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Title page for ETD etd-07182012-231905


Type of Document Master's Thesis
Author Korelitz, Katherine Elizabeth
Author's Email Address katy.korelitz@vanderbilt.edu
URN etd-07182012-231905
Title Relations among Symptom Severity, Coping, and Parenting in Depressed and Non-depressed Parents
Degree Master of Science
Department Psychology
Advisory Committee
Advisor Name Title
Judy Garber Committee Chair
Bruce Compas Committee Member
Keywords
  • parenting
  • depression
  • coping
Date of Defense 2012-07-20
Availability unrestricted
Abstract
Depressed parents tend to exhibit impaired parenting, although the specific mechanisms underlying this relation are not well understood. Past research has shown that depressed adults use less adaptive coping strategies than nondepressed adults. Additionally, evidence suggests that parents’ coping influences how they interact with their children. To explore the relations among parental depression, coping, and parenting behavior, the present study of depressed and nondepressed parents examined cross-sectional associations between (1) severity of parents’ depressive symptoms and coping, and (2) parental coping and the quality of parenting as reported by children. We also explored how parenting and coping change when depressive symptoms remit after four months of treatment.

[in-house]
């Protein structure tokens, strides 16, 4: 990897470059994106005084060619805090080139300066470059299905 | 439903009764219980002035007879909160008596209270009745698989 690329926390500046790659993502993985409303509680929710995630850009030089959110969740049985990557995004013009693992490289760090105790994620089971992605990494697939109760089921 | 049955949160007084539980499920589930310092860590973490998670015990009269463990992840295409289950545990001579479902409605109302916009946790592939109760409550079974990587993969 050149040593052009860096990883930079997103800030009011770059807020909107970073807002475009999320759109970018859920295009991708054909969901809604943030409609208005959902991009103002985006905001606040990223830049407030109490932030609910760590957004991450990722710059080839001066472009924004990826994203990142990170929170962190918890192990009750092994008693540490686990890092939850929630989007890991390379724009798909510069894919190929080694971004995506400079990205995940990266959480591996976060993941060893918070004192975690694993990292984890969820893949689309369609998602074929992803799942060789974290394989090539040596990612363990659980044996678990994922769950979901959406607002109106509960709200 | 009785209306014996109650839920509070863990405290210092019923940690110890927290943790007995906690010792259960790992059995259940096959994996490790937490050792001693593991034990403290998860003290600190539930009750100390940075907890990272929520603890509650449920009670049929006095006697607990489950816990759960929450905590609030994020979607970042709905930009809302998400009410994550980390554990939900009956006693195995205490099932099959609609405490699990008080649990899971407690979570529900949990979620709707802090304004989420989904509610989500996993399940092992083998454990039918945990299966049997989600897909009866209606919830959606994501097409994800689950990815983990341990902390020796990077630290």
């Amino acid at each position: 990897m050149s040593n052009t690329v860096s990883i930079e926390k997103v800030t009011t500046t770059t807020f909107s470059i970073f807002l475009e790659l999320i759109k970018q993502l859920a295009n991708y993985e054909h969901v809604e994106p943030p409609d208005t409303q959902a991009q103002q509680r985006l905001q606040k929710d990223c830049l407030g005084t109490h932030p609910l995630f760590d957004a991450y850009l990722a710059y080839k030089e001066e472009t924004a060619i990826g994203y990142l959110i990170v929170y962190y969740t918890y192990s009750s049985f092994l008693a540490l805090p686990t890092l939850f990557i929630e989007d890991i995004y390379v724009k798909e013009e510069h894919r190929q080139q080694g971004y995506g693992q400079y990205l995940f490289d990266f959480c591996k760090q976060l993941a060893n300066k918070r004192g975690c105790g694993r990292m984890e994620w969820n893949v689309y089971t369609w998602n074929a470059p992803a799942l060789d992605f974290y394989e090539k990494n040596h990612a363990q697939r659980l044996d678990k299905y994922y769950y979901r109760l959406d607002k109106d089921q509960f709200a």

Results indicate that (1) depressive symptoms were negatively related to primary and secondary control coping, and positively related to disengagement coping (2) parents’ secondary control coping, and to a lesser extent primary control coping, were positively associated with parental warmth/acceptance and their child’s attachment to them, and negatively related to parent-child conflict. Thus, these results are consistent with the idea that secondary control coping may be a link between parental depression and impaired parenting. After four months of treatment, parents whose symptoms remitted exhibited a significant reduction in disengagement coping, but no change in primary or secondary control coping or in parenting. One clinical implication of these findings is that interventions that target coping and/or parenting skills may be warranted when treating depressed parents.

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